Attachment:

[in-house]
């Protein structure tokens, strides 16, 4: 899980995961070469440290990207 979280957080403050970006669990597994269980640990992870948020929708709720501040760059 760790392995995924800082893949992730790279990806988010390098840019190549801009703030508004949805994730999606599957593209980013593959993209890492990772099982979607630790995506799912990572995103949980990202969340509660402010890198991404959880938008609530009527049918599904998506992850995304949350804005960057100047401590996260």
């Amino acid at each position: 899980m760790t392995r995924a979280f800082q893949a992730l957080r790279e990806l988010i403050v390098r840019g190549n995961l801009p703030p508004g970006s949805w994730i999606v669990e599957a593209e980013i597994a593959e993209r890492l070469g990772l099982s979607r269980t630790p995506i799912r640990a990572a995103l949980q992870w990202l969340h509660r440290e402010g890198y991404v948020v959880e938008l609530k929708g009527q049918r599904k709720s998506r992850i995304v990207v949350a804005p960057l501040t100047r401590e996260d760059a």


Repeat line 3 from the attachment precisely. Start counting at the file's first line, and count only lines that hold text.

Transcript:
């Amino acid at each position: 899980m760790t392995r995924a979280f800082q893949a992730l957080r790279e990806l988010i403050v390098r840019g190549n995961l801009p703030p508004g970006s949805w994730i999606v669990e599957a593209e980013i597994a593959e993209r890492l070469g990772l099982s979607r269980t630790p995506i799912r640990a990572a995103l949980q992870w990202l969340h509660r440290e402010g890198y991404v948020v959880e938008l609530k929708g009527q049918r599904k709720s998506r992850i995304v990207v949350a804005p960057l501040t100047r401590e996260d760059a």